Solomons to Celebrate America with Annual Fireworks, July 4
Solomons Island, Md. The Solomons Business Association (SBA) will host the annual Solomons ﬁreworks display, beginning at dusk or approximately 9:30 p.m., Thursday, July 4. Events during the day including a boat parade and other family-friendly activities. Fireworks can be viewed from the Riverwalk. For information on the ﬁreworks and other activities in Solomons, visit http://www.solomonsmaryland.com/solomons-4thof-july.html.
a goose named Ugly, whose odd, gawky looks instantly incite prejudice from his family and neighbors. Bring a picnic with a lawn chair or blanket (no alcoholic beverages permitted.) Free. 301-934-7703, 240-725-5499, 443-550-6199, 301-870-2309, Ext. 7703 or www.csmd.edu/Arts.
CSM Twilight Performance Series: Jackson Murphy Band CSM Twilight Performance Series presents the Jackson Murphy Band at 6:45 p.m., July 18, College of Southern Maryland, Prince Frederick Campus, 115 J.W. Williams Road, Prince Frederick. The band Jackson Murphy, with former Fitzmaurice band members, have opened for country music heavyweights such as Trace Adkins and Dierks Bentley performing everything from traditional country and bluegrass to original songs written by the band. Bring a picnic with a lawn chair or blanket (no alcoholic beverages permitted.) Free. 301-934-7703, 240725-5499, 443-550-6199, 301-870-2309, Ext. 7703 or www. csmd.edu/Arts.
The South Potomac Pilot
Friday, June 28, 2013
PilotClassifieds T H E
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LINER Ads All copy ads containing no special type or artwork. Ads are billed by the line with a 4 -line minimum. SEMI-DISPLAY Ads Ads that are typeset in a 1 or 2 column format. These ads may contain limited special type, logos or limited special borders. They are billed by the inch with a 2-inch minimum. DISPLAY Ads Ads contain logos, artwork and special borders. Ads are billed by the inch with a 2-inch minimum. Classified and Recruitment rates apply. All Private Parties Ads must be pre-paid Base personnel can run Free classified ads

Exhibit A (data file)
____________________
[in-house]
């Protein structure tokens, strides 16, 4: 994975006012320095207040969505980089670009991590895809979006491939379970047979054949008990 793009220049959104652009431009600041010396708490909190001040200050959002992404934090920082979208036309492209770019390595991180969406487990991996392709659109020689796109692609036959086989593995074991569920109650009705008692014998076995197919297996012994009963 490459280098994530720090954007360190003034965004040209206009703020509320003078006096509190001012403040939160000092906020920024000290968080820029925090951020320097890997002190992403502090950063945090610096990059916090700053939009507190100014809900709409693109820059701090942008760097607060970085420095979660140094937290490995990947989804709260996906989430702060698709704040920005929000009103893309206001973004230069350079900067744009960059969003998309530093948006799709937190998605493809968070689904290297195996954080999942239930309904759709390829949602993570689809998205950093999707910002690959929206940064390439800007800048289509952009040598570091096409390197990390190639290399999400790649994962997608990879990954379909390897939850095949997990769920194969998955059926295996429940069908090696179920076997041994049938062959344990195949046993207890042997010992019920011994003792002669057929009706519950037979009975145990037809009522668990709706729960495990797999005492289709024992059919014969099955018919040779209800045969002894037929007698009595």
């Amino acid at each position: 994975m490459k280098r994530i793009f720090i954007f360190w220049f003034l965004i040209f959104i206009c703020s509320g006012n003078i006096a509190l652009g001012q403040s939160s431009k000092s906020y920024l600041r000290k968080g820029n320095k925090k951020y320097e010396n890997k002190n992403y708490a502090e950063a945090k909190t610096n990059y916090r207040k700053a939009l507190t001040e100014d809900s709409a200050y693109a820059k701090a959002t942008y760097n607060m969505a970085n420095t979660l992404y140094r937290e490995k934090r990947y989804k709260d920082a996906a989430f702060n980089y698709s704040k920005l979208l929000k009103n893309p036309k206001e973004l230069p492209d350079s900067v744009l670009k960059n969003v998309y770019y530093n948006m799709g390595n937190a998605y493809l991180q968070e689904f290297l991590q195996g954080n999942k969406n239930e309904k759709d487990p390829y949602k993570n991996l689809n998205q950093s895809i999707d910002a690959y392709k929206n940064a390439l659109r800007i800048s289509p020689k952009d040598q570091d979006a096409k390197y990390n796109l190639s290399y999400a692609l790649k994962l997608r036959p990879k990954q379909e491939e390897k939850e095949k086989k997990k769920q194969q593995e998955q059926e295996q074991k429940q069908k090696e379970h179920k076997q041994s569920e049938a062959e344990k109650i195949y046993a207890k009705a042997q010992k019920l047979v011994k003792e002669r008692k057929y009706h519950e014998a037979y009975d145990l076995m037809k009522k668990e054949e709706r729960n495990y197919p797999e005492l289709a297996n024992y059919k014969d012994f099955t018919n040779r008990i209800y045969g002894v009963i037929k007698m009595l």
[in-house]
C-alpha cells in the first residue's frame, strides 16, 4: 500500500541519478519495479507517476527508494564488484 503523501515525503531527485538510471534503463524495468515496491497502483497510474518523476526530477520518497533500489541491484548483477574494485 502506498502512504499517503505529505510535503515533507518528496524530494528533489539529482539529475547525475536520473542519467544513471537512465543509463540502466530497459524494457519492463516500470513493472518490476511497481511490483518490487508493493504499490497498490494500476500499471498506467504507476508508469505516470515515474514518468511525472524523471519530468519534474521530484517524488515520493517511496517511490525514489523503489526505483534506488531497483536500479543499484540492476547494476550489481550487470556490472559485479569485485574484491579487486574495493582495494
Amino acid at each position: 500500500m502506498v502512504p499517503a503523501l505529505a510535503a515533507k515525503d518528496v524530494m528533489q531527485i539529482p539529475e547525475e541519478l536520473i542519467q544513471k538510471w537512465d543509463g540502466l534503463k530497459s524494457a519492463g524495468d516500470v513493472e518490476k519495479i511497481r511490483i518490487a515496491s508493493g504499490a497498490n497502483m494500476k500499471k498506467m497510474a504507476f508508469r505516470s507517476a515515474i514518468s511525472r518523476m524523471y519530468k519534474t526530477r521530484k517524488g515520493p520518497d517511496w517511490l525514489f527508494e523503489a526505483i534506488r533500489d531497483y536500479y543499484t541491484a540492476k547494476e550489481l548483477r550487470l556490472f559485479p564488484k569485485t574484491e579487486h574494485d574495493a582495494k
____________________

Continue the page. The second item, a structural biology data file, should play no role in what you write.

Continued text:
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NEWBURG: Basement apt, 800 sq ft. FP, sep bd, & ba. Shared kit, shared laudry, in house. Located on 11 ac, secluded and quiet. $800/mo utlis incld. Has wifi. 240-346-4573
Important Information The Publisher reserves the right to censor, reclassify, revise, edit or reject any classified advertisement not meeting the standards of acceptance of Southern Maryland Newspapers. All ads accepted are subject to credit approval. Check your ad the first day it appears and, if you find a mistake, call our office so we may correct the error, immediately. We will only be responsible for the 1st day of publication. Please be sure to read your ad carefully. The South Potomac Pilot shall not be held responsible for any omitted ads for any reason.
Houses for Sale Montgomery County WHEATON: 3BR 1.5BA SFH, brick, hardwd flrs, new windows, basement, large backyard, near all schools. $269,900. Call 937-8303000
NEWBURG: Basement Houses for Rent Out of Area apt, 800 sq ft. FP, sep bd, & ba. Shared kit, shared laudry, in house. Located on 11 ac, secluded and COLONIAL BEACH: SFH, quiet. $800/mo utlis incld. 3 bd, 1 ba, very clean, apHas wifi. 240-346-4573 pliances, $950 /mo + dep. Call: 540-429-5826
This ad is a public service of this newspaper.
Friday, June 28, 2013
The South Potomac Pilot
Visit DCMilitaryBuyandSell.com today to buy & sell stuff locally in MD/VA/DC. If you do not wish to place your ad yourself, weâ€™ll be glad to place it for you when you call us at 301-670-2543.
Categories for buying and selling include Antiques, Appliances, Cameras & Accessories, Clothing & Accessories, Collectibles, Computers, Crafts, Electronics, Free Stuff, Furniture, Hobbies & Toys, Jewelry & Watches, Lawn & Garden, Music/Instruments, Office Equipment, Pets, Sporting Goods, Tools & Hardware, Yard, Garage & Estate Sales. Excludes Autos, Jobs and other categories not listed above.
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The South Potomac Pilot
Friday, June 28, 2013